However, what was particularly concerning to investors was Peloton CEO Barry McCarthy’s comment in his shareholder letter about Peloton’s capital and the company’s fourth-quarter outlook. Specifically, he said that the company is “thinly capitalized for a business of our scale.” Looking to the fourth quarter, the company is forecasting 2.98 million Connect Fitness subscribers. Total revenue is anticipated to be between $675 million and $700 million in the fourth quarter. This was lower than analysts’ projections for fourth-quarter revenue of $821.7 million.

Following the weak results, PTON fell nearly 9% on Tuesday. Year-to-date, the stock is down more than 55%. And given that analysts expect the company to continue to lose money in the next quarter, the odds of a big, sustainable rebound are low.

The Walt Disney Company (DIS): Announced Q2 Fiscal 2022 Earnings on May 11

Disney’s second-quarter earnings also didn’t pass muster on Wall Street. The entertainment company revealed that earnings increased 37% year-over-year to $1.08 per share. However, analysts were calling for earnings of $1.19 per share, so the company missed earnings estimates by about 9%. Revenue climbed 23% year-over-year to $19.2 billion, which was also below analysts’ projections for $20.1 billion.

Disney noted that the 23% year-over-year revenue growth came “despite a $1.0 billion reduction for the amount due to a customer to early terminate license agreements for film and television content delivered in previous years in order for the Company to use the content primarily on our direct-to-consumer services.”

As far as Disney’s streaming services are concerned, growth was mixed. Total Disney+ subscriber growth increased 33% year-over-year to 137.7 million subscribers, up from 103.6 million subscribers in the same quarter of last year. Analysts were projecting total Disney+ subscriber growth of 135 million. For the quarter, Disney+ brought in 7.9 million new subscribers,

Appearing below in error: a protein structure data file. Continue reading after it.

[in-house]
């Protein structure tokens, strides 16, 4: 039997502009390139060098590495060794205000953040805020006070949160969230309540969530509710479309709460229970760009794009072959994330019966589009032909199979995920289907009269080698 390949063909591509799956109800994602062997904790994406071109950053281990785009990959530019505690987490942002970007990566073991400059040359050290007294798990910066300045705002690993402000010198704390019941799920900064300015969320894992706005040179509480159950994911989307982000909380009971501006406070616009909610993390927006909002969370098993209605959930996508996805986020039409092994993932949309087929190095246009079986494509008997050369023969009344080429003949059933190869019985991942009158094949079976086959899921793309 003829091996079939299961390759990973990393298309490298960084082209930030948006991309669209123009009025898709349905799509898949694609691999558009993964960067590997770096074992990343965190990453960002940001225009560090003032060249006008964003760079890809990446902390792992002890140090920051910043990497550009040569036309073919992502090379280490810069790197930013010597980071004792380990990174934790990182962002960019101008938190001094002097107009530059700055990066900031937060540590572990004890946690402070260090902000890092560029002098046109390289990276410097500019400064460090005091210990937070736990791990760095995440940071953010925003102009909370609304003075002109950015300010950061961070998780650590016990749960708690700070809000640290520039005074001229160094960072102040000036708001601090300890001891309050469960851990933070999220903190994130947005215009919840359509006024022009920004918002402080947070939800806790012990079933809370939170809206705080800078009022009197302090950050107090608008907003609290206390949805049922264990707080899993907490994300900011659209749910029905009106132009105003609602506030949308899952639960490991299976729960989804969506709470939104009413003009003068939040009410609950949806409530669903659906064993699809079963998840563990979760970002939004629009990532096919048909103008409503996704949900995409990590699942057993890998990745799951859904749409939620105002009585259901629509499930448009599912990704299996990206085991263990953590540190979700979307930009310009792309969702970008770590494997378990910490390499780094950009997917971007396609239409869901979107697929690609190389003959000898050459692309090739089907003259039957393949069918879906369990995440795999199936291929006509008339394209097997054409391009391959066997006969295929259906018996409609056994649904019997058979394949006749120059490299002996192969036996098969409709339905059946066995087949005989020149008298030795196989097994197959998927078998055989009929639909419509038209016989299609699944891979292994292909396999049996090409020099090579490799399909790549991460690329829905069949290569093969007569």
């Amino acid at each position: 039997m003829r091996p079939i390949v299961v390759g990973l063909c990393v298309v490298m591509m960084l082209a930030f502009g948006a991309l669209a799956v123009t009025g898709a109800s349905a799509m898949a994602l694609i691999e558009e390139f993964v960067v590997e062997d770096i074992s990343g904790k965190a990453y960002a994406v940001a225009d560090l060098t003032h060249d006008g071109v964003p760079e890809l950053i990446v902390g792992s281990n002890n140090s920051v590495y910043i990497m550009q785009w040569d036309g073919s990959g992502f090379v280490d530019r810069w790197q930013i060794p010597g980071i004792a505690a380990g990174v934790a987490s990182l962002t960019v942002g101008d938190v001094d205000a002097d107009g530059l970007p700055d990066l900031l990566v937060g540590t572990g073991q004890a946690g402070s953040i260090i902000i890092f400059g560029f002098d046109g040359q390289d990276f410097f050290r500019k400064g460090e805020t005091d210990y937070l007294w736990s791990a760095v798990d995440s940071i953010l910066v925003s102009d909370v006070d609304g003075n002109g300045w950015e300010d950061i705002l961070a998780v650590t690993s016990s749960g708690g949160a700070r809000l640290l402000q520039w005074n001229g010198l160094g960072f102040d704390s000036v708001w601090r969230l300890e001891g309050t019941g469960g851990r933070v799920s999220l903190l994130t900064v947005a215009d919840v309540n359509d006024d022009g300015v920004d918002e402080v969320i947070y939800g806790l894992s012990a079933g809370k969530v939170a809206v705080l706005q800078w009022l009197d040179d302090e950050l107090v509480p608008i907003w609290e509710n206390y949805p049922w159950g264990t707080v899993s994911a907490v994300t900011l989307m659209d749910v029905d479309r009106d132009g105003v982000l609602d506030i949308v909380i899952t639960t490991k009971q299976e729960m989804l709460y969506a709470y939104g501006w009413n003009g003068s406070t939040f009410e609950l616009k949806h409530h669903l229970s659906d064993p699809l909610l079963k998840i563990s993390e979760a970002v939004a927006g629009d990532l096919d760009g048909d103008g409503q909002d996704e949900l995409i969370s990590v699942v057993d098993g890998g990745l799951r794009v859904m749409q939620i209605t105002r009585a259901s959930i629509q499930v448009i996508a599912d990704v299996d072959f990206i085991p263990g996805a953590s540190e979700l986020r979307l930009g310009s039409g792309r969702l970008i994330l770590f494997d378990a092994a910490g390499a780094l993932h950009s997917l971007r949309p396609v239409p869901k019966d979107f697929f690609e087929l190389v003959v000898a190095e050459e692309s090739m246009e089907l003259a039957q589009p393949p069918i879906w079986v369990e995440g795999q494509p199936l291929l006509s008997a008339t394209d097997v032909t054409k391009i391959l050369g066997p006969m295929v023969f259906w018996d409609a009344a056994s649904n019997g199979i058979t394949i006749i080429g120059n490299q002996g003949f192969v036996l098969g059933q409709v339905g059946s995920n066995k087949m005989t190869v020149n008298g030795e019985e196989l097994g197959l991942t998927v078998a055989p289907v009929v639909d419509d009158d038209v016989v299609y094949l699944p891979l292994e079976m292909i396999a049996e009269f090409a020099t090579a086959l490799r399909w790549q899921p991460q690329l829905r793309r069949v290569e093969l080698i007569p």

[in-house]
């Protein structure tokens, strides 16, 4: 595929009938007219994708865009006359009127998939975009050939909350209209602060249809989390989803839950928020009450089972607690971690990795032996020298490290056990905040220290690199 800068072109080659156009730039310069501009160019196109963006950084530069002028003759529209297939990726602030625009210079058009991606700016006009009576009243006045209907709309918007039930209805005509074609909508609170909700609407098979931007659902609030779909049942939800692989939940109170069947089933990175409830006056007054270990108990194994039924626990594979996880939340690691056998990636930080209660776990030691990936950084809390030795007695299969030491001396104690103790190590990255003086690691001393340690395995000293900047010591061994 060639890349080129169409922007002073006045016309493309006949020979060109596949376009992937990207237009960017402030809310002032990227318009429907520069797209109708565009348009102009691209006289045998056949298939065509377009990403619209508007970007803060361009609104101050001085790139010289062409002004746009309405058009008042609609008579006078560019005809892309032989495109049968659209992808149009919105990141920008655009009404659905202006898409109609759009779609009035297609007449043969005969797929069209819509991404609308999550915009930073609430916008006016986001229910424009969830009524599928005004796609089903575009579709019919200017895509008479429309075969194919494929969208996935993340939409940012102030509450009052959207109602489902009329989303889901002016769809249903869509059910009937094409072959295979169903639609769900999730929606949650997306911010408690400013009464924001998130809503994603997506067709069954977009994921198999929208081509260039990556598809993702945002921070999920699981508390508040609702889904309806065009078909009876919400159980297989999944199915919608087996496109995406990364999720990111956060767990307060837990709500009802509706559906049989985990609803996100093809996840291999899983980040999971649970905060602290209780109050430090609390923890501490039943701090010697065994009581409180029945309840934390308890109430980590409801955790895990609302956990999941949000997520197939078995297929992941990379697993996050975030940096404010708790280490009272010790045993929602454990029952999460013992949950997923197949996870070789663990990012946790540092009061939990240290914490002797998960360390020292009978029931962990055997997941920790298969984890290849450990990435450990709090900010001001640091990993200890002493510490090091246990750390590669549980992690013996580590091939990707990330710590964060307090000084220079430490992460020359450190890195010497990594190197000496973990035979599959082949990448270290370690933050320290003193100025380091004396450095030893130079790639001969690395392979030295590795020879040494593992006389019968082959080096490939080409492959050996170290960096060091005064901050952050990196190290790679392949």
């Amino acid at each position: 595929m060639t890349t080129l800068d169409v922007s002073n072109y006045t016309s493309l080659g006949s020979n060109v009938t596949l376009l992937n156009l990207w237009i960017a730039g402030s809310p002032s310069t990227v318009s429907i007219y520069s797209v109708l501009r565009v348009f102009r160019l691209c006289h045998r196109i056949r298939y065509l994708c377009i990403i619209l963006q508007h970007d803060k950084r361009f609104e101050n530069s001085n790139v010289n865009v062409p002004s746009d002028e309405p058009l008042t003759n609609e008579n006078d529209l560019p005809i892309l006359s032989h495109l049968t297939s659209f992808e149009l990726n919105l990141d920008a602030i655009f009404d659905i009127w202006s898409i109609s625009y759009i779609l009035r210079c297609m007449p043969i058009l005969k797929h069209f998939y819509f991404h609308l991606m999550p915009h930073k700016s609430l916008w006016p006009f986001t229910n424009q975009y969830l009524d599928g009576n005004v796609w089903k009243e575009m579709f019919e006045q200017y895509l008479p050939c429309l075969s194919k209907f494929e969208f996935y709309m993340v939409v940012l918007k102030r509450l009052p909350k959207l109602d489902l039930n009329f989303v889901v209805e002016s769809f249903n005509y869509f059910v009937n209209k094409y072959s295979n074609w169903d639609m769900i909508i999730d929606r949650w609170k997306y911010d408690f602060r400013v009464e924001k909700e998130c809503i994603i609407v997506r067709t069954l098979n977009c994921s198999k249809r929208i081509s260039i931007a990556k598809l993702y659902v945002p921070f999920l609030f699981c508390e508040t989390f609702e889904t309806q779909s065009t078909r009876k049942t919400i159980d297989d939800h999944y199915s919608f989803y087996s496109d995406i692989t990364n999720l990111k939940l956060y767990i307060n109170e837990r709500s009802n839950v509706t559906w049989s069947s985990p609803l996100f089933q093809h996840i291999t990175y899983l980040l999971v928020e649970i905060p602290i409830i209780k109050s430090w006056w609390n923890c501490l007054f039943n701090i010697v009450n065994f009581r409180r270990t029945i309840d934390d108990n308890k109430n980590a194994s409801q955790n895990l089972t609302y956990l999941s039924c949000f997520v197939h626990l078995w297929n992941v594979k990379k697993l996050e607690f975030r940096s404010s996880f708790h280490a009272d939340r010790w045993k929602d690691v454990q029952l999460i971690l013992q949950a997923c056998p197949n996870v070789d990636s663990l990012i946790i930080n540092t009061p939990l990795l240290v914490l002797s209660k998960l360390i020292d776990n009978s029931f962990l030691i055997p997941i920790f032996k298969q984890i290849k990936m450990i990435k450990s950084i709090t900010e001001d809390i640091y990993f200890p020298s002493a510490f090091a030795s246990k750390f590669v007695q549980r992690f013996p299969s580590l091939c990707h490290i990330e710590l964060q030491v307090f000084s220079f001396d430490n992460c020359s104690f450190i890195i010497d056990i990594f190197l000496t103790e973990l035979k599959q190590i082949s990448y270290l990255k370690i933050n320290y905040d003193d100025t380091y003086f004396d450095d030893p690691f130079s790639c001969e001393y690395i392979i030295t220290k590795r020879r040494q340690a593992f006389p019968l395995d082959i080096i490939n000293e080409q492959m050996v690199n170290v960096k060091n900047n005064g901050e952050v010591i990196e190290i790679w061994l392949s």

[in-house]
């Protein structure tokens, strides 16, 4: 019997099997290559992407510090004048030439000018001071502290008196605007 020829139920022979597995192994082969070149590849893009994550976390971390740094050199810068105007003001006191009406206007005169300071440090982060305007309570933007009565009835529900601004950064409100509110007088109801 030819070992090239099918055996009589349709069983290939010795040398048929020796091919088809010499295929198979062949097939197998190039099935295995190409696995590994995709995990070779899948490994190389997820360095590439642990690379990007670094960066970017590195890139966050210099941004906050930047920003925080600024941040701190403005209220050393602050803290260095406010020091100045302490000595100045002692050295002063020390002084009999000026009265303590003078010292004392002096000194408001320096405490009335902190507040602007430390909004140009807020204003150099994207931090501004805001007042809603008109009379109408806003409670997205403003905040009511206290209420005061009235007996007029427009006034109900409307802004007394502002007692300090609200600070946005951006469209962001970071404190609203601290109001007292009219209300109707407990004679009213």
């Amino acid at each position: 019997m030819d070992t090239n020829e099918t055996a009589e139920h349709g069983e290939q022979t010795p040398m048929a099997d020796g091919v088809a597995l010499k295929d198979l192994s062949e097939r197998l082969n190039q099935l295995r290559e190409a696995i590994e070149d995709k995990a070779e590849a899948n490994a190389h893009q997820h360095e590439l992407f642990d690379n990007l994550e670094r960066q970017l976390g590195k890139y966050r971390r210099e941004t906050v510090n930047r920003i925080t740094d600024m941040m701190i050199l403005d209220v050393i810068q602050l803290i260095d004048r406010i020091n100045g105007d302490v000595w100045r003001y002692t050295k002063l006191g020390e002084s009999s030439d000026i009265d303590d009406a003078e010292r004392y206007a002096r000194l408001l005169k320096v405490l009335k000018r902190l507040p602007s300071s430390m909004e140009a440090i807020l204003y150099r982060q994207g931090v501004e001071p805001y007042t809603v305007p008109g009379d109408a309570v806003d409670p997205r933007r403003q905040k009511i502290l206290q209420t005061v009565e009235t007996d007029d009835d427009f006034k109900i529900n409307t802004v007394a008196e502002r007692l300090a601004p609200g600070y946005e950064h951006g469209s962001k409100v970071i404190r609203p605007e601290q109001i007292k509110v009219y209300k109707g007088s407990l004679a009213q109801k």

A bright spot was Disney’s Disney Parks, Experiences and Products revenue. Revenue for the quarter climbed 109.4% year-over-year to $6.7 billion, up from $3.2 billion in the same quarter of last year. Segment operating results rose by $2.2 billion to income of $1.8 billion, up from a loss of $0.5 billion from the same quarter a year ago.

Unfortunately, the Disney+ subscriber growth wasn’t enough to save the stock. While DIS climbed 5% in after-hours trading, it opened down 2.2% and fell below $100 and back to pre-pandemic levels. Now, while DIS stock has held up better than PTON and COIN, it is still down more than 30% year-to-date.

Strong Sells Ahead of Earnings

Now, what do these three companies have in common? Well, aside from missing analysts’ estimates on the top and bottom lines, they are strong sells in my Portfolio Grader. As you can see in the Report Card below, COIN and DIS are D-rated and PTON is F-rated. So, those following my Portfolio Grader would’ve known to stay away from COIN, DIS and PTON well before their earnings were released this week.

As you can also see, they all have an F-rating for their Quantitative Grade, which means that institutional buying pressure has dried up. In other words, the big investors are fleeing these stocks.

So, it’s really no surprise that COIN, DIS and PTON sold off in the wake of their disappointing earnings results. The fact of the matter is when earnings are weak, the stock tends to weaken, too.

It’s why before I recommend a stock in Growth Investor (or in any of my newsletters), I always double check the fundamentals and institutional buying pressure. So, whenever you’re looking to add a new stock to your portfolio, I encourage you to use my Portfolio Grader to help make sure that you’re only investing fundamentally superior stocks with persistent institutional buying pressure. The fact of the matter is these stocks will have real staying power over the longer term.

Sincerely,

Signed:

Louis Navellier